Booking a table is already a frenzied affair at the world's most celebrated restaurant, but this year an accompanying dish of desperation will make it even more fraught. Having been awarded three Michelin stars and declared the best restaurant in the world for four years in succession, El Bulli is to close after the 2011 season.
The head chef, Ferran Adria, wants to devote himself to compiling an encyclopaedia of the dishes served at his restaurant, so he will have too little time to cook for the paying public. El Bulli must shut for at least for two years.
The decision to hand back his Michelin stars will give Heston Blumenthal's Fat Duck restaurant in Bray, Berkshire, the chance to reclaim its crown as the world's finest. For the last four years El Bulli has been voted the world's best by the magazine Restaurant.
At El Bulli, in Roses on the north-eastern coast of Spain, every seat is booked within an hour of the next year's diary being opened. There are up to 2 million requests for its 52 seats – or 8,000 seats when spread across the season – and for every successful applicant there are hundreds more disappointed. Each meal costs about £200 per person, yet every seat for 2010 has long been taken, and when email booking for 2011 opens later this year any gourmets hoping to dine there will know that if they miss out this time they will have to wait until at least 2014.
Mr Adria won his reputation by creating dishes from a fusion of culinary imagination and scientific experimentation. He has cited exhaustion from years of working 15 hours a day as one of the factors that has led him to make the decision to close, and a desire to be able to spend more time with his family and lead a more normal life.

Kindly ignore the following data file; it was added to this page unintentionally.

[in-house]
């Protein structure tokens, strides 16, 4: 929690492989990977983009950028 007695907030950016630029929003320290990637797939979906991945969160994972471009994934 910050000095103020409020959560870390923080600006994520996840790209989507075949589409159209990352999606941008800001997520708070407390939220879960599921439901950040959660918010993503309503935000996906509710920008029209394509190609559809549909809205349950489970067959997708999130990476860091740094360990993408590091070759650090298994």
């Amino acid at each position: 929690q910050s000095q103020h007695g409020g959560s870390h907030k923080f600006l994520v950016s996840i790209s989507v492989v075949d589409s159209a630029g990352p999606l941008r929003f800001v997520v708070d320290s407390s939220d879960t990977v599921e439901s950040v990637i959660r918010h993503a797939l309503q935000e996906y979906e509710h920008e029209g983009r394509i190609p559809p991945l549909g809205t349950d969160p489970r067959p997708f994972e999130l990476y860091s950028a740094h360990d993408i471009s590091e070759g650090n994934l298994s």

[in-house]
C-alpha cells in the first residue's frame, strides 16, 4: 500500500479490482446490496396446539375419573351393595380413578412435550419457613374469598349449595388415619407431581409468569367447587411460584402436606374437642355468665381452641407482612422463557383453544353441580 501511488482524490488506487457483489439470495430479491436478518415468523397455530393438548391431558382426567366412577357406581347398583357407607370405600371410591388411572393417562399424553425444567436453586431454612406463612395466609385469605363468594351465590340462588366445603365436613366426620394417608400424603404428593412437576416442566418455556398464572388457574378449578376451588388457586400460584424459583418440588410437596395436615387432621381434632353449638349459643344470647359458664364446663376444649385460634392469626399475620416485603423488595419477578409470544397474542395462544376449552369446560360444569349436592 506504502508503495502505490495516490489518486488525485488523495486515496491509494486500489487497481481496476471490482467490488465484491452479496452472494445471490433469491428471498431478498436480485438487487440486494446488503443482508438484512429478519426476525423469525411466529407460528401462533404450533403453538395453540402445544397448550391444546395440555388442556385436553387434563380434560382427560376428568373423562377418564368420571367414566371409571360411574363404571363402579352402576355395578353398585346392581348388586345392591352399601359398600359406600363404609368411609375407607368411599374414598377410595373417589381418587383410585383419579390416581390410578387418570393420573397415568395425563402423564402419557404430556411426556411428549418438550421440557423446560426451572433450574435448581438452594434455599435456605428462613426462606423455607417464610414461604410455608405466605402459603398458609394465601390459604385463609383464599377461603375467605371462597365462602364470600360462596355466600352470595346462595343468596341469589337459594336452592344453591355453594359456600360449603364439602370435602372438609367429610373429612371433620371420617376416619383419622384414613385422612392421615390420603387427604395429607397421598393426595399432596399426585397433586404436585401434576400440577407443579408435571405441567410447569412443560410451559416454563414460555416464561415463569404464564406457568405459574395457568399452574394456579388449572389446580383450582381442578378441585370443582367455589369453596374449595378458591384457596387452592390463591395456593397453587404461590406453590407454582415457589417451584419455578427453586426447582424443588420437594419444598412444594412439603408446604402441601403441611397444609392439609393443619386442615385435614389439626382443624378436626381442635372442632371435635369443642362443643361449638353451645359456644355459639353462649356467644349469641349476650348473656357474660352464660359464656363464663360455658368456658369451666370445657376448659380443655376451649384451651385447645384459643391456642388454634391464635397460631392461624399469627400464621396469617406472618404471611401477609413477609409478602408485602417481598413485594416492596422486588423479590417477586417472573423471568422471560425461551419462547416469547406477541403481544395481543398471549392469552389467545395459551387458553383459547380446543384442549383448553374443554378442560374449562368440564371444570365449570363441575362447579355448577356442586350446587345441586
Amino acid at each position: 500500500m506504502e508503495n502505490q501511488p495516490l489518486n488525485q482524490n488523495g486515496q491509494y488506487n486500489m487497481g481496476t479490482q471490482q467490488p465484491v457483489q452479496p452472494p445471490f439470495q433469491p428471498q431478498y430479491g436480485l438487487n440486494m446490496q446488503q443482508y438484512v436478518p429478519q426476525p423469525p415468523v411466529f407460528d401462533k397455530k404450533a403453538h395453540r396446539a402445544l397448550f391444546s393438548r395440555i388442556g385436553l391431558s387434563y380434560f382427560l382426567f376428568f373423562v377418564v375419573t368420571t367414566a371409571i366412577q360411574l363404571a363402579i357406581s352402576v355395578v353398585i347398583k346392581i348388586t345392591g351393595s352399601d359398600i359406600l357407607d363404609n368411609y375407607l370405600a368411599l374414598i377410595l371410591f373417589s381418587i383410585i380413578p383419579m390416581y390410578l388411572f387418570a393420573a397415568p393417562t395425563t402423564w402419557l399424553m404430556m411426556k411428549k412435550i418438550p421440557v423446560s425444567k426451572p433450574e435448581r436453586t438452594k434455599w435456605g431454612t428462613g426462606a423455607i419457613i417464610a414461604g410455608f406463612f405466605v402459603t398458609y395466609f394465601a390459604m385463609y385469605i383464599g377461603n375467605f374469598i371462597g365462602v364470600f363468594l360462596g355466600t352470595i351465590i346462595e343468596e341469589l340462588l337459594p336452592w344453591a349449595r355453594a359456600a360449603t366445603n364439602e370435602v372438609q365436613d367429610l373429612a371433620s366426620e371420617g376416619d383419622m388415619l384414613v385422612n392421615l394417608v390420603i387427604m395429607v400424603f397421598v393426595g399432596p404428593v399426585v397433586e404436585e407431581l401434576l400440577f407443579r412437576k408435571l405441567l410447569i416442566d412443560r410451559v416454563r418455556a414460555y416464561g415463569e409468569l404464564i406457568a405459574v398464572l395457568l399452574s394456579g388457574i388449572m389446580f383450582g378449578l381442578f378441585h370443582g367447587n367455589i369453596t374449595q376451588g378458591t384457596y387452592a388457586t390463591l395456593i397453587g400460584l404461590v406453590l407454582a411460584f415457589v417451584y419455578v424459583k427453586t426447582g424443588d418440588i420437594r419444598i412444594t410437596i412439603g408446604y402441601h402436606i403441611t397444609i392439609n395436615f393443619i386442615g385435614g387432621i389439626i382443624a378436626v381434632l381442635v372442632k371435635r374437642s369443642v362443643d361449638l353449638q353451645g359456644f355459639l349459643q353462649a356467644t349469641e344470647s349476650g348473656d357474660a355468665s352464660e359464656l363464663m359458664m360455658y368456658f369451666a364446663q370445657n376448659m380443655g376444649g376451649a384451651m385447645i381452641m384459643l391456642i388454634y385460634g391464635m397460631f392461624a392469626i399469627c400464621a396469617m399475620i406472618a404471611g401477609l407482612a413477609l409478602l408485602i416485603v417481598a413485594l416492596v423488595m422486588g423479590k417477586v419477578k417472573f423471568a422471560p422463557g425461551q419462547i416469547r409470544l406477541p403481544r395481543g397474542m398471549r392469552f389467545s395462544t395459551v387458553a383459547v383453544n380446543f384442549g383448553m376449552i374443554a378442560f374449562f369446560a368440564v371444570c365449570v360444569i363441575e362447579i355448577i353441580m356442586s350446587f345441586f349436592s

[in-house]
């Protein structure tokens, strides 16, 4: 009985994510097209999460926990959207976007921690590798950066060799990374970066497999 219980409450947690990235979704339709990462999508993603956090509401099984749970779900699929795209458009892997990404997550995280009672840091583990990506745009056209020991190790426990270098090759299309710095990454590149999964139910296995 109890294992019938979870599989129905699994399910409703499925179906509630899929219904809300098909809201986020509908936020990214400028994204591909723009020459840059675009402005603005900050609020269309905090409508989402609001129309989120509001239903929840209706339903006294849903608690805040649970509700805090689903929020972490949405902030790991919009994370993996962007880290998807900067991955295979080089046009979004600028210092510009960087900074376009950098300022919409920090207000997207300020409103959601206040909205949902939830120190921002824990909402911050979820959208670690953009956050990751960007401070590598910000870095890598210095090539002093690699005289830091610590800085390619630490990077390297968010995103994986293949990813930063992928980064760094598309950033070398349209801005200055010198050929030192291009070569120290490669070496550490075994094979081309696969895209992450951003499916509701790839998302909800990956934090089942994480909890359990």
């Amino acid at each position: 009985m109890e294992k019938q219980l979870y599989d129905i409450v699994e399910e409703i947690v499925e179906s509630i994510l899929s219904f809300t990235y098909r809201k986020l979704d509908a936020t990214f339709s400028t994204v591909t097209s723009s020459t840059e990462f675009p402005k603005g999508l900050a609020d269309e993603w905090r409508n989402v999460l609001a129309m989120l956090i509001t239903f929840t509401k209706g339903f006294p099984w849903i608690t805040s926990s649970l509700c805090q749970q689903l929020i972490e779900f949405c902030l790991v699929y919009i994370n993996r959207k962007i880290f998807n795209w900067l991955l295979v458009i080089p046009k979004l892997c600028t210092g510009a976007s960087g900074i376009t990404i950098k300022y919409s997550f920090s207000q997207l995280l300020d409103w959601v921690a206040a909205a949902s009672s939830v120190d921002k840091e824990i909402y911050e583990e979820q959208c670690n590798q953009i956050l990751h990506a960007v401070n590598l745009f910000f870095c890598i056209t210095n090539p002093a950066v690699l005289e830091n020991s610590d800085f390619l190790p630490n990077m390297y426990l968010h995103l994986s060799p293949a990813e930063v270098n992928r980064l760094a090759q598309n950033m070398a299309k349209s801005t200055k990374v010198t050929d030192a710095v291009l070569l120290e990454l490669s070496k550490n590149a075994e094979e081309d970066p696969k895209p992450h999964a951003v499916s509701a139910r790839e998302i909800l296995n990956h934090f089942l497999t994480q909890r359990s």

He said: "During this time, all the know-how about elaborations, techniques and styles acquired after 30 years of creative research will be analysed, and the results of said work will be compiled in a comprehensive and thorough encyclopedia."
The restaurant will continue to be the base for researching new dishes.
Creations in the years since he took over as head chef at El Bulli in 1987 include ravioli made from squid and freeze-dried foie gras, lamb's brains with sea urchins and sea-grapes, blood orange foam with tomato sorbet, and the substitution of agar-agar jelly for gelatine because it was found it could be used at higher temperatures.
His technique has been described as molecular cuisine because he uses hi-tech methods in which ingredients are "deconstructed" and reassembled in unexpected ways.
While some critics describe his food as the best they have tasted, he has been criticised as elitist and pretentious. Andy Hayler, who became the first person to eat at all 68 three-starred Michelin restaurants in 2008, dismissed it as "Harry Potter food" which is designed to show off to other chefs.
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